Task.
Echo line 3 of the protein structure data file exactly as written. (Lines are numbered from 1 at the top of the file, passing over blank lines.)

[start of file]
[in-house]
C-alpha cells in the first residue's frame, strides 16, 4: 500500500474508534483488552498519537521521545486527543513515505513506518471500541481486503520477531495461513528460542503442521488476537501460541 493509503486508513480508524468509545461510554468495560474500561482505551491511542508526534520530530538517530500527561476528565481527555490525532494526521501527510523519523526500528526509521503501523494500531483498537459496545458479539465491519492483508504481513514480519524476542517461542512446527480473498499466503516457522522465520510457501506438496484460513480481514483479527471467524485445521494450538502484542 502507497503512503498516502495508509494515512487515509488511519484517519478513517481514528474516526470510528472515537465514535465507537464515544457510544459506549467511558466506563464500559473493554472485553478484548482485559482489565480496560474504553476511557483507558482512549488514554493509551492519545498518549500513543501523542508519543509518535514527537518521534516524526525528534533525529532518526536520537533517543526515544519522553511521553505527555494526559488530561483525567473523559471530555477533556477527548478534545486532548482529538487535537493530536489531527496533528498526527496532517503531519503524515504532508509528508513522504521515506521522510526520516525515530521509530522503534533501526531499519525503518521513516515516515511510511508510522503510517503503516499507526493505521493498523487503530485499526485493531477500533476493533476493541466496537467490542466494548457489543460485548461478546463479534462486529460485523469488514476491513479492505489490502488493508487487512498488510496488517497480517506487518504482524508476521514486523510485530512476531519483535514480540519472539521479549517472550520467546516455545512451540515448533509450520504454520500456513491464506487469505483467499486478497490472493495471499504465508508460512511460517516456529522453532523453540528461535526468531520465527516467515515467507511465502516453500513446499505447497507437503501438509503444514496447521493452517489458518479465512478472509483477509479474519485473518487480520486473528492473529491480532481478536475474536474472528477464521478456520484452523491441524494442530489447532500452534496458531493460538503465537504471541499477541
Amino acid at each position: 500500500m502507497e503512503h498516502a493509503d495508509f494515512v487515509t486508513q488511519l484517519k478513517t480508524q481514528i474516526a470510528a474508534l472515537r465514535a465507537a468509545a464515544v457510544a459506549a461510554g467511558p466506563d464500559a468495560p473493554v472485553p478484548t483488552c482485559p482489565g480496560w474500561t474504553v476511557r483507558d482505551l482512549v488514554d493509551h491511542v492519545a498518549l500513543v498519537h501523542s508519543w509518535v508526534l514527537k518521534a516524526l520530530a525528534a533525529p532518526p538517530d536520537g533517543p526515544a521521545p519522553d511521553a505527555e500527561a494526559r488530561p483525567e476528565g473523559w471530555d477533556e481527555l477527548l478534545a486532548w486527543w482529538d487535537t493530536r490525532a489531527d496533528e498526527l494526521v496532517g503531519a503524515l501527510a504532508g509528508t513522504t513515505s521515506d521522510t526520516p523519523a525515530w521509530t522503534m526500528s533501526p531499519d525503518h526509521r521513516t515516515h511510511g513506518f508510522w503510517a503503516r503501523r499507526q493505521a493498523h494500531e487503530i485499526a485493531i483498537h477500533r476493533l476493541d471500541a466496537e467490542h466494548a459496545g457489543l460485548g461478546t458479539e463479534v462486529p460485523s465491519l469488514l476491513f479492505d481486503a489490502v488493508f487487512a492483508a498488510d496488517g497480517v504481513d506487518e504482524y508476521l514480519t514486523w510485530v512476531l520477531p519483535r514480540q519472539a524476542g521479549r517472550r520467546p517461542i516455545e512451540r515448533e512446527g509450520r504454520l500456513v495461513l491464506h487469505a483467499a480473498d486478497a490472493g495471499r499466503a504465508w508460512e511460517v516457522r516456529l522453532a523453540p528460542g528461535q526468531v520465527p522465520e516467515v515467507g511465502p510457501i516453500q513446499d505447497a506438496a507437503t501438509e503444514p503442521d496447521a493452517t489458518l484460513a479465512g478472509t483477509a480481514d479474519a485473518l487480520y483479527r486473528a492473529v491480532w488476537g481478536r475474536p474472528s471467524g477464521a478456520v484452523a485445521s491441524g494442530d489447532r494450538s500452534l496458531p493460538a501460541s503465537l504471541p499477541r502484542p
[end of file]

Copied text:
Amino acid at each position: 500500500m502507497e503512503h498516502a493509503d495508509f494515512v487515509t486508513q488511519l484517519k478513517t480508524q481514528i474516526a470510528a474508534l472515537r465514535a465507537a468509545a464515544v457510544a459506549a461510554g467511558p466506563d464500559a468495560p473493554v472485553p478484548t483488552c482485559p482489565g480496560w474500561t474504553v476511557r483507558d482505551l482512549v488514554d493509551h491511542v492519545a498518549l500513543v498519537h501523542s508519543w509518535v508526534l514527537k518521534a516524526l520530530a525528534a533525529p532518526p538517530d536520537g533517543p526515544a521521545p519522553d511521553a505527555e500527561a494526559r488530561p483525567e476528565g473523559w471530555d477533556e481527555l477527548l478534545a486532548w486527543w482529538d487535537t493530536r490525532a489531527d496533528e498526527l494526521v496532517g503531519a503524515l501527510a504532508g509528508t513522504t513515505s521515506d521522510t526520516p523519523a525515530w521509530t522503534m526500528s533501526p531499519d525503518h526509521r521513516t515516515h511510511g513506518f508510522w503510517a503503516r503501523r499507526q493505521a493498523h494500531e487503530i485499526a485493531i483498537h477500533r476493533l476493541d471500541a466496537e467490542h466494548a459496545g457489543l460485548g461478546t458479539e463479534v462486529p460485523s465491519l469488514l476491513f479492505d481486503a489490502v488493508f487487512a492483508a498488510d496488517g497480517v504481513d506487518e504482524y508476521l514480519t514486523w510485530v512476531l520477531p519483535r514480540q519472539a524476542g521479549r517472550r520467546p517461542i516455545e512451540r515448533e512446527g509450520r504454520l500456513v495461513l491464506h487469505a483467499a480473498d486478497a490472493g495471499r499466503a504465508w508460512e511460517v516457522r516456529l522453532a523453540p528460542g528461535q526468531v520465527p522465520e516467515v515467507g511465502p510457501i516453500q513446499d505447497a506438496a507437503t501438509e503444514p503442521d496447521a493452517t489458518l484460513a479465512g478472509t483477509a480481514d479474519a485473518l487480520y483479527r486473528a492473529v491480532w488476537g481478536r475474536p474472528s471467524g477464521a478456520v484452523a485445521s491441524g494442530d489447532r494450538s500452534l496458531p493460538a501460541s503465537l504471541p499477541r502484542p